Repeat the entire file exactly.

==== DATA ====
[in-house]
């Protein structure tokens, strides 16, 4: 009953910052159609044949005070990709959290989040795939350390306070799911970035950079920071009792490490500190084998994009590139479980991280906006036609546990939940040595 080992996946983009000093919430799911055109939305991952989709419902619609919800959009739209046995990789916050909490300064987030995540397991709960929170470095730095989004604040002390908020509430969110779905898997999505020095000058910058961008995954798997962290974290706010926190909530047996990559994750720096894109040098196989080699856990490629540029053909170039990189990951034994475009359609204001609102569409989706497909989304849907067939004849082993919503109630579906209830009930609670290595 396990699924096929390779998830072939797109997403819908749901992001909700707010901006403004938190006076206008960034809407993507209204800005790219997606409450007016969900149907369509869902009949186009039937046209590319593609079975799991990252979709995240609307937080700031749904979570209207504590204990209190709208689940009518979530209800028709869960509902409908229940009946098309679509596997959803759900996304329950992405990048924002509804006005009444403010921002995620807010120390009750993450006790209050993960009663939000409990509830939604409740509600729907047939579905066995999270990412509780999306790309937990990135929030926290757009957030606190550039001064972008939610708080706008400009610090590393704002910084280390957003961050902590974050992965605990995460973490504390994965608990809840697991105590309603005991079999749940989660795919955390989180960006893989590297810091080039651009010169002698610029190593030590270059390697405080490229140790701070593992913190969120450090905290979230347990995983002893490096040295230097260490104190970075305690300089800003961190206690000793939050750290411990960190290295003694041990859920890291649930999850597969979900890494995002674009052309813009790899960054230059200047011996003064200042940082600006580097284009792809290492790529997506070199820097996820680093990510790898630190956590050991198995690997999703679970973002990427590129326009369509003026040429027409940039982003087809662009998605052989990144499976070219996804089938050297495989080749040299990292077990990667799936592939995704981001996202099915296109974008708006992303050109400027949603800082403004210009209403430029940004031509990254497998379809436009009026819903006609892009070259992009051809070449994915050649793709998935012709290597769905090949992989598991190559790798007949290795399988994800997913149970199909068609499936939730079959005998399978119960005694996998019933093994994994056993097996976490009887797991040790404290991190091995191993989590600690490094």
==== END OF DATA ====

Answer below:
[in-house]
């Protein structure tokens, strides 16, 4: 009953910052159609044949005070990709959290989040795939350390306070799911970035950079920071009792490490500190084998994009590139479980991280906006036609546990939940040595 080992996946983009000093919430799911055109939305991952989709419902619609919800959009739209046995990789916050909490300064987030995540397991709960929170470095730095989004604040002390908020509430969110779905898997999505020095000058910058961008995954798997962290974290706010926190909530047996990559994750720096894109040098196989080699856990490629540029053909170039990189990951034994475009359609204001609102569409989706497909989304849907067939004849082993919503109630579906209830009930609670290595 396990699924096929390779998830072939797109997403819908749901992001909700707010901006403004938190006076206008960034809407993507209204800005790219997606409450007016969900149907369509869902009949186009039937046209590319593609079975799991990252979709995240609307937080700031749904979570209207504590204990209190709208689940009518979530209800028709869960509902409908229940009946098309679509596997959803759900996304329950992405990048924002509804006005009444403010921002995620807010120390009750993450006790209050993960009663939000409990509830939604409740509600729907047939579905066995999270990412509780999306790309937990990135929030926290757009957030606190550039001064972008939610708080706008400009610090590393704002910084280390957003961050902590974050992965605990995460973490504390994965608990809840697991105590309603005991079999749940989660795919955390989180960006893989590297810091080039651009010169002698610029190593030590270059390697405080490229140790701070593992913190969120450090905290979230347990995983002893490096040295230097260490104190970075305690300089800003961190206690000793939050750290411990960190290295003694041990859920890291649930999850597969979900890494995002674009052309813009790899960054230059200047011996003064200042940082600006580097284009792809290492790529997506070199820097996820680093990510790898630190956590050991198995690997999703679970973002990427590129326009369509003026040429027409940039982003087809662009998605052989990144499976070219996804089938050297495989080749040299990292077990990667799936592939995704981001996202099915296109974008708006992303050109400027949603800082403004210009209403430029940004031509990254497998379809436009009026819903006609892009070259992009051809070449994915050649793709998935012709290597769905090949992989598991190559790798007949290795399988994800997913149970199909068609499936939730079959005998399978119960005694996998019933093994994994056993097996976490009887797991040790404290991190091995191993989590600690490094």